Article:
When you sign up for a race in New England, you really never know what you are going to get. It could be mid-40’s in June or mid-60’s in January. It keeps you on your toes. It wasn’t quite 60 degrees, but it was way, way warmer for this New Year’s Day 5k versus last year’s version.
Last year, I struggled to pin my bib through six layers of clothes and had icicles hanging from my ears by the end. This year, I was quite comfortable in shorts and a t-shirt. The hill in the first mile? Yeah, that didn’t change.
For me, 2018 has been the year of the 5k. Or, the return to the 5k. Through the first half of the year, I’ve ran 7 5k’s. I’ve improved my time in each one, but I’m still not close to my PR.
And perhaps now I am remembering why I started exploring other races! Despite being short, 5k’s are brutal and difficult to master.
One silver lining to being limited to shorter distances is that you can race more. You might find yourself racing four times in five weeks. I love racing. I love the nerves and possibility of the start line. I love suffering and pushing myself, at least after the fact.
But even I’ll admit that four in five weeks might be a bit much. And I have two more weeks coming up of races. I’m going to need a break before I get injured or burn out. But back to last weekend. This one wasn’t my fault. Really. I hadn’t scheduled this one on the calendar. A friend who is not quite as obsessed with running and racing as I am suggested we try this race and, to support him, I agreed. Turns out the Trillium 5k is pretty popular and parking is pretty limited at the brewery so entry is a lottery system. You know the end of this story. I was selected. He was not. Therefor, four races in five weeks.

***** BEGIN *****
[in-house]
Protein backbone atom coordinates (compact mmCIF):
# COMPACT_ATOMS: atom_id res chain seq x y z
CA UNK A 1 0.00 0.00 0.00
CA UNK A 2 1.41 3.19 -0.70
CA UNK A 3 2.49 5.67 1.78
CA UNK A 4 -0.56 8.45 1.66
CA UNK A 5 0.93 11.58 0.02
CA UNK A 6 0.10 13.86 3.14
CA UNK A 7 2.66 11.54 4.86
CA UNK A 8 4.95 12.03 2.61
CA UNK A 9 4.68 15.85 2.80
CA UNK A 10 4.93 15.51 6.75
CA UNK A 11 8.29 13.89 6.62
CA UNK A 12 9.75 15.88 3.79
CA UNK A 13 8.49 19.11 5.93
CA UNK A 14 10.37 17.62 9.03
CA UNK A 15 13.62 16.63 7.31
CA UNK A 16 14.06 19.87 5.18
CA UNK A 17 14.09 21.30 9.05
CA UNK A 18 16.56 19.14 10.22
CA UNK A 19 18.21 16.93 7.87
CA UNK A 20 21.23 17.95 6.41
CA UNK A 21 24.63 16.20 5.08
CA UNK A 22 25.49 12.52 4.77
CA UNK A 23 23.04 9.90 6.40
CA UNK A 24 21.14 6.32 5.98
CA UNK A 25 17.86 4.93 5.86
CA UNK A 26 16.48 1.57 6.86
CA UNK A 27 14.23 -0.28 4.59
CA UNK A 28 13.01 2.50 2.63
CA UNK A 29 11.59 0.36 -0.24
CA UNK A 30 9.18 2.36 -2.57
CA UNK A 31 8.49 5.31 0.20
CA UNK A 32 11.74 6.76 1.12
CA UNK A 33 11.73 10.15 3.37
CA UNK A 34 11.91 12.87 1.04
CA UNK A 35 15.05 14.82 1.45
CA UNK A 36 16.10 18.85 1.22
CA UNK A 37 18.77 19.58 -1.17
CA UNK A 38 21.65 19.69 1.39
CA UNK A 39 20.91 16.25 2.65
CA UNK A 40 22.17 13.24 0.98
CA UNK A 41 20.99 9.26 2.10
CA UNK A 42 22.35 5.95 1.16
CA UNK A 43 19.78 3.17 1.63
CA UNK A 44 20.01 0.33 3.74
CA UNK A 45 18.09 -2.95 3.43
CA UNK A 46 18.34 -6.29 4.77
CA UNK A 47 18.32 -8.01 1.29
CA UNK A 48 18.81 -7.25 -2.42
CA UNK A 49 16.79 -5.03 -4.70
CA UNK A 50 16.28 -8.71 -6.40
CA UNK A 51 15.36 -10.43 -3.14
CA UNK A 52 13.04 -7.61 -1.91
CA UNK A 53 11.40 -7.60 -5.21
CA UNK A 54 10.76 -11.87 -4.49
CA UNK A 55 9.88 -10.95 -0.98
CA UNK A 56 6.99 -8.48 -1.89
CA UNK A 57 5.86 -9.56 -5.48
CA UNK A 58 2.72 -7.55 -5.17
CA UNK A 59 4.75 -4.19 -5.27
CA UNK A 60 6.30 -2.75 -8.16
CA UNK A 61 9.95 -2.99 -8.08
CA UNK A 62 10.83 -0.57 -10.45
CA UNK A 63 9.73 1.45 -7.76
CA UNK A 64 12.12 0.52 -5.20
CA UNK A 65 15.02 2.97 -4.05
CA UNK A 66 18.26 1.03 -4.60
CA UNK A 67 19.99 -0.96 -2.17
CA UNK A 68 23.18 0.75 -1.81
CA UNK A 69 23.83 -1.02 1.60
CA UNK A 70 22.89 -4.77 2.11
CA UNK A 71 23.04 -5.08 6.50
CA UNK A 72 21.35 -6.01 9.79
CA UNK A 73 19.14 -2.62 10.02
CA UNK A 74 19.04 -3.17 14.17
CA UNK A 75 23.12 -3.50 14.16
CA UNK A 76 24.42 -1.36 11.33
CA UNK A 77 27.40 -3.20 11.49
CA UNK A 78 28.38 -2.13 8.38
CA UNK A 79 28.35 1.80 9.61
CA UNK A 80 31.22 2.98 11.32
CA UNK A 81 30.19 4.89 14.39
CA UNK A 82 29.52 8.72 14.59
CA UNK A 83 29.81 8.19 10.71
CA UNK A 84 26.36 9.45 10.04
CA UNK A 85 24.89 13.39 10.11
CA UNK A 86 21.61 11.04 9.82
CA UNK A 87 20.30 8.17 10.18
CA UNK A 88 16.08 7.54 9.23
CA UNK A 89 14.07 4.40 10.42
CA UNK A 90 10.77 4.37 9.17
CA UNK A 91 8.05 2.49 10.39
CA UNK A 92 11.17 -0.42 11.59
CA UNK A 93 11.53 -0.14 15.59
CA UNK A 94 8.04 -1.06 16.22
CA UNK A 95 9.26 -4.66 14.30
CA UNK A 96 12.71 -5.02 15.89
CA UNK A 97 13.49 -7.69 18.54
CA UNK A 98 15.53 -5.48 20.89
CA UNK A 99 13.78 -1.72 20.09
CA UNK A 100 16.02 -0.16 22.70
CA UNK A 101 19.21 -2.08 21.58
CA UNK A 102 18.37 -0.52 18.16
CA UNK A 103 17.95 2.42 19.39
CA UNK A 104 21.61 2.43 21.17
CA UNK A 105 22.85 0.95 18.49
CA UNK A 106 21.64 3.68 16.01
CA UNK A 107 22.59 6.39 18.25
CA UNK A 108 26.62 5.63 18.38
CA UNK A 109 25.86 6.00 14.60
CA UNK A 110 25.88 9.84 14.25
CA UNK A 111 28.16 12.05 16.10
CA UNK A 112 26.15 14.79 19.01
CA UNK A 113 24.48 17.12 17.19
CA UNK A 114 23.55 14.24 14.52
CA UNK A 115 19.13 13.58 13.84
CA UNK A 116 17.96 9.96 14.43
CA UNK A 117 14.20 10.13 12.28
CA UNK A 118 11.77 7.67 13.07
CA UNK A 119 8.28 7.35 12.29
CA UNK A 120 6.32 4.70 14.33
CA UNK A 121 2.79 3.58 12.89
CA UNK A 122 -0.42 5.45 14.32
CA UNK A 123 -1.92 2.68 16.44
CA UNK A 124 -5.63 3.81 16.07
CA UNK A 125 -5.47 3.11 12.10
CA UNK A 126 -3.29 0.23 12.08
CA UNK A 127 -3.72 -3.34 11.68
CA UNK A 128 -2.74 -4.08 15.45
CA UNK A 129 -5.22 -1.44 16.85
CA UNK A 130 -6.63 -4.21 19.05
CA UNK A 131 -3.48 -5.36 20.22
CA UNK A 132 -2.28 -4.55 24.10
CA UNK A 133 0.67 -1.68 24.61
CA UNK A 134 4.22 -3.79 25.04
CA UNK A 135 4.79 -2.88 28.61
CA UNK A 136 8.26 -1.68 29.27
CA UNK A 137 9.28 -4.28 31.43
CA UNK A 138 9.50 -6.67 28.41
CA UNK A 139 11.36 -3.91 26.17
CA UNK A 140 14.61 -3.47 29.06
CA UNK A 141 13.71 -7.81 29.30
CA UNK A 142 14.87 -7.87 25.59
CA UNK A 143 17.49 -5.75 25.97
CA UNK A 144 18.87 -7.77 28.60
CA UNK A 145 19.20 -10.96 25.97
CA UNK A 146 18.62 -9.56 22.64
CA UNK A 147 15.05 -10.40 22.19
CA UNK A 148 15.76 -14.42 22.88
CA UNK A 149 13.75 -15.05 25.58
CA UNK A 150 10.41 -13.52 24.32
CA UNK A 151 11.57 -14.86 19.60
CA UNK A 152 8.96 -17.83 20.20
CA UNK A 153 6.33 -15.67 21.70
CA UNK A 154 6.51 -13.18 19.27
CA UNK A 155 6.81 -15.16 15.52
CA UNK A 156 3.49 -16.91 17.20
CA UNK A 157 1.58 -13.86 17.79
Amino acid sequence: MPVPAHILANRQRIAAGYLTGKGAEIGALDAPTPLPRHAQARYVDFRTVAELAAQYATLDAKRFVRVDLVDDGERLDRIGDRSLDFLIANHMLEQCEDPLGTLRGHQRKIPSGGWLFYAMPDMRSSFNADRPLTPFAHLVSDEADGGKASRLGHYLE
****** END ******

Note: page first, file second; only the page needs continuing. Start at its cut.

As I milled about the starting line to this year’s HMEA 5k, I tried to pick him out of the crowd. The problem with having a teenage running nemesis is that they sometimes change so much and so fast that is is hard to recognize them from year-to-year.
Other than the James Joyce 10k in Dedham, this 5k in mid-May may be the race that I’ve ran the most times over the years. It’s my wife’s company fundraiser and along with raising money for a great cause, it also offers a great after party with a free BBQ and lots of family-friendly events. The kids are more than happy to go, collect tchotchkes and eat cotton candy.
One of my favorite things about where we live is the abundance of preservation land and trails. You almost have to try not to run on trails in our neighborhood.It’s given me a keen appreciation of the benefits (and ankle twisting dangers!) of adding trails into my running routine.
So while I have been slowly exploring the local trails and adding more off-road miles to my training plan, I had yet to run an actual trail race. This past weekend, I changed all that. With a new 5k trail race just a few minutes from the house, how could I not sign up?
Before I transition to triathlons for the summer months, I have one month and one more 5k (you can read my recaps of the previous three here, here and here) to tackle in the spring season. My times have been inching downward and my goal is to get back under that 20 minute barrier. I’ve written in the past about the mental and physical demands of running a fast 5k. Now, I want to talk tactically about the 4 key workouts for a faster 5k that I’ll be using this final month of training.
These 4 workouts target speed and pacing, the two critical factors in executing a successful 5k race strategy.
I ran my third 5k of the year this past Sunday. Hunter’s Run is a local 5k in Medfield to raise awareness for organ donation and is run in honor of a boy in my daughter’s class who’s had two double lung transplants. This is the third year for the race and it remains a mostly small, local affair, which is fine. Not every race needs to be a big production. You can use smaller races to work on specific things in your training.